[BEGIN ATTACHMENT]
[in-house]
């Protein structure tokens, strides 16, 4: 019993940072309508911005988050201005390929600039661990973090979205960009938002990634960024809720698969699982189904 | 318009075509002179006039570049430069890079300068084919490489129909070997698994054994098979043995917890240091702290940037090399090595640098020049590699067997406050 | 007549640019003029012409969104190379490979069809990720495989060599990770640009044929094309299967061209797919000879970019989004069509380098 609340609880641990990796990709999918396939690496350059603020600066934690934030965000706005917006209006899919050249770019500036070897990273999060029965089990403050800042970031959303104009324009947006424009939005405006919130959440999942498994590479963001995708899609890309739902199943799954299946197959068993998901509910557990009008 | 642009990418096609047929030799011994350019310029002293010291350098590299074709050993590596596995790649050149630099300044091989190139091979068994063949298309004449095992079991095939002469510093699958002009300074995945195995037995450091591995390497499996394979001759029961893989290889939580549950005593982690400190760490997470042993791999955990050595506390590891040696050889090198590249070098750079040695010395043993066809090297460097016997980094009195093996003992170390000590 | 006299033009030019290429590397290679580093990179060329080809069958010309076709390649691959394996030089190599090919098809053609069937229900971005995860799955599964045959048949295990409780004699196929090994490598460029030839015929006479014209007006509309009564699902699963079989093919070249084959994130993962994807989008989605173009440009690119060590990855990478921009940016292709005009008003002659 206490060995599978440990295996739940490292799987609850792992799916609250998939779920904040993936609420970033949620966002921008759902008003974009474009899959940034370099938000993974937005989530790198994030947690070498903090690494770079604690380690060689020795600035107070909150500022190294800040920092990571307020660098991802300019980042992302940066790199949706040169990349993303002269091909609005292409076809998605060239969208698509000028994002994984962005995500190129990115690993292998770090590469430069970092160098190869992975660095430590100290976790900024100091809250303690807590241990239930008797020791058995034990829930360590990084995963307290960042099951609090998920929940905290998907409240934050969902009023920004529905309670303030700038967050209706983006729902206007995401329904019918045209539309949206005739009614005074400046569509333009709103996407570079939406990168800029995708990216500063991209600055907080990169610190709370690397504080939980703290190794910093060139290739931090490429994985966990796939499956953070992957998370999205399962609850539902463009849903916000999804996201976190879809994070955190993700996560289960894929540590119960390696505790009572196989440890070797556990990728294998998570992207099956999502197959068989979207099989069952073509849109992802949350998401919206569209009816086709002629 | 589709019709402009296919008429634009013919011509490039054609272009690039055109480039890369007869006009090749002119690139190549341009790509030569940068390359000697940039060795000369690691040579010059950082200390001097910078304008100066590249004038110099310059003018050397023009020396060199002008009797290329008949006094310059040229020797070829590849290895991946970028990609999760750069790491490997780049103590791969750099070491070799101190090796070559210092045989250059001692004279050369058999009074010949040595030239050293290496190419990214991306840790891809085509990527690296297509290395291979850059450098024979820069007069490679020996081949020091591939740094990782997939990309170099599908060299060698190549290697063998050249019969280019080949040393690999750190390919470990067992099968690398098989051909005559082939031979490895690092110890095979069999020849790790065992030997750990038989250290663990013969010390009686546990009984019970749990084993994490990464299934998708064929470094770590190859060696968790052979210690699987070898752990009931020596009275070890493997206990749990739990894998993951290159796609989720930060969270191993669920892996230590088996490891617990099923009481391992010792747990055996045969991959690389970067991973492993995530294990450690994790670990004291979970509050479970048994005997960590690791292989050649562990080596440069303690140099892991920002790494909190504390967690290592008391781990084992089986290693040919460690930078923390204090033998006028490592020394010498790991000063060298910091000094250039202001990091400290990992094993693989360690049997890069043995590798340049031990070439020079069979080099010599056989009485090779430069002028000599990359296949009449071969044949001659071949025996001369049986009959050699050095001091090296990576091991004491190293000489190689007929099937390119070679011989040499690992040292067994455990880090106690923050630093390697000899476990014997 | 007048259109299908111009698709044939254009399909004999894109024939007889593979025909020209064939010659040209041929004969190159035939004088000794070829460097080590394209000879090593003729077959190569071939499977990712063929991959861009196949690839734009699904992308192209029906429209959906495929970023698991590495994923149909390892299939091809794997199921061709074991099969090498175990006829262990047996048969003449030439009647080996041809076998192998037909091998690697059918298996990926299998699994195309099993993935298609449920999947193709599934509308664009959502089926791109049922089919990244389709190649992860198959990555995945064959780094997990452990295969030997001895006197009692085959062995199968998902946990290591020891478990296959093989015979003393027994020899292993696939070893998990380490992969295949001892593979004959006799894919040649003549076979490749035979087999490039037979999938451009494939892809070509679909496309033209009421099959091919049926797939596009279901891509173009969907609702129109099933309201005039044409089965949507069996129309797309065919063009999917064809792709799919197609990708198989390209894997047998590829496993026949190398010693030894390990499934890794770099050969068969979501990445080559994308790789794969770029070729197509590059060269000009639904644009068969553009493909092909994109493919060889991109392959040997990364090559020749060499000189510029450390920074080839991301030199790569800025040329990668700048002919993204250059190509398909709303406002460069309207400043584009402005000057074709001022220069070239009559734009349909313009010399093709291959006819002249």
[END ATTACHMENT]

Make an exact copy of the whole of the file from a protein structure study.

[in-house]
């Protein structure tokens, strides 16, 4: 019993940072309508911005988050201005390929600039661990973090979205960009938002990634960024809720698969699982189904 | 318009075509002179006039570049430069890079300068084919490489129909070997698994054994098979043995917890240091702290940037090399090595640098020049590699067997406050 | 007549640019003029012409969104190379490979069809990720495989060599990770640009044929094309299967061209797919000879970019989004069509380098 609340609880641990990796990709999918396939690496350059603020600066934690934030965000706005917006209006899919050249770019500036070897990273999060029965089990403050800042970031959303104009324009947006424009939005405006919130959440999942498994590479963001995708899609890309739902199943799954299946197959068993998901509910557990009008 | 642009990418096609047929030799011994350019310029002293010291350098590299074709050993590596596995790649050149630099300044091989190139091979068994063949298309004449095992079991095939002469510093699958002009300074995945195995037995450091591995390497499996394979001759029961893989290889939580549950005593982690400190760490997470042993791999955990050595506390590891040696050889090198590249070098750079040695010395043993066809090297460097016997980094009195093996003992170390000590 | 006299033009030019290429590397290679580093990179060329080809069958010309076709390649691959394996030089190599090919098809053609069937229900971005995860799955599964045959048949295990409780004699196929090994490598460029030839015929006479014209007006509309009564699902699963079989093919070249084959994130993962994807989008989605173009440009690119060590990855990478921009940016292709005009008003002659 206490060995599978440990295996739940490292799987609850792992799916609250998939779920904040993936609420970033949620966002921008759902008003974009474009899959940034370099938000993974937005989530790198994030947690070498903090690494770079604690380690060689020795600035107070909150500022190294800040920092990571307020660098991802300019980042992302940066790199949706040169990349993303002269091909609005292409076809998605060239969208698509000028994002994984962005995500190129990115690993292998770090590469430069970092160098190869992975660095430590100290976790900024100091809250303690807590241990239930008797020791058995034990829930360590990084995963307290960042099951609090998920929940905290998907409240934050969902009023920004529905309670303030700038967050209706983006729902206007995401329904019918045209539309949206005739009614005074400046569509333009709103996407570079939406990168800029995708990216500063991209600055907080990169610190709370690397504080939980703290190794910093060139290739931090490429994985966990796939499956953070992957998370999205399962609850539902463009849903916000999804996201976190879809994070955190993700996560289960894929540590119960390696505790009572196989440890070797556990990728294998998570992207099956999502197959068989979207099989069952073509849109992802949350998401919206569209009816086709002629 | 589709019709402009296919008429634009013919011509490039054609272009690039055109480039890369007869006009090749002119690139190549341009790509030569940068390359000697940039060795000369690691040579010059950082200390001097910078304008100066590249004038110099310059003018050397023009020396060199002008009797290329008949006094310059040229020797070829590849290895991946970028990609999760750069790491490997780049103590791969750099070491070799101190090796070559210092045989250059001692004279050369058999009074010949040595030239050293290496190419990214991306840790891809085509990527690296297509290395291979850059450098024979820069007069490679020996081949020091591939740094990782997939990309170099599908060299060698190549290697063998050249019969280019080949040393690999750190390919470990067992099968690398098989051909005559082939031979490895690092110890095979069999020849790790065992030997750990038989250290663990013969010390009686546990009984019970749990084993994490990464299934998708064929470094770590190859060696968790052979210690699987070898752990009931020596009275070890493997206990749990739990894998993951290159796609989720930060969270191993669920892996230590088996490891617990099923009481391992010792747990055996045969991959690389970067991973492993995530294990450690994790670990004291979970509050479970048994005997960590690791292989050649562990080596440069303690140099892991920002790494909190504390967690290592008391781990084992089986290693040919460690930078923390204090033998006028490592020394010498790991000063060298910091000094250039202001990091400290990992094993693989360690049997890069043995590798340049031990070439020079069979080099010599056989009485090779430069002028000599990359296949009449071969044949001659071949025996001369049986009959050699050095001091090296990576091991004491190293000489190689007929099937390119070679011989040499690992040292067994455990880090106690923050630093390697000899476990014997 | 007048259109299908111009698709044939254009399909004999894109024939007889593979025909020209064939010659040209041929004969190159035939004088000794070829460097080590394209000879090593003729077959190569071939499977990712063929991959861009196949690839734009699904992308192209029906429209959906495929970023698991590495994923149909390892299939091809794997199921061709074991099969090498175990006829262990047996048969003449030439009647080996041809076998192998037909091998690697059918298996990926299998699994195309099993993935298609449920999947193709599934509308664009959502089926791109049922089919990244389709190649992860198959990555995945064959780094997990452990295969030997001895006197009692085959062995199968998902946990290591020891478990296959093989015979003393027994020899292993696939070893998990380490992969295949001892593979004959006799894919040649003549076979490749035979087999490039037979999938451009494939892809070509679909496309033209009421099959091919049926797939596009279901891509173009969907609702129109099933309201005039044409089965949507069996129309797309065919063009999917064809792709799919197609990708198989390209894997047998590829496993026949190398010693030894390990499934890794770099050969068969979501990445080559994308790789794969770029070729197509590059060269000009639904644009068969553009493909092909994109493919060889991109392959040997990364090559020749060499000189510029450390920074080839991301030199790569800025040329990668700048002919993204250059190509398909709303406002460069309207400043584009402005000057074709001022220069070239009559734009349909313009010399093709291959006819002249």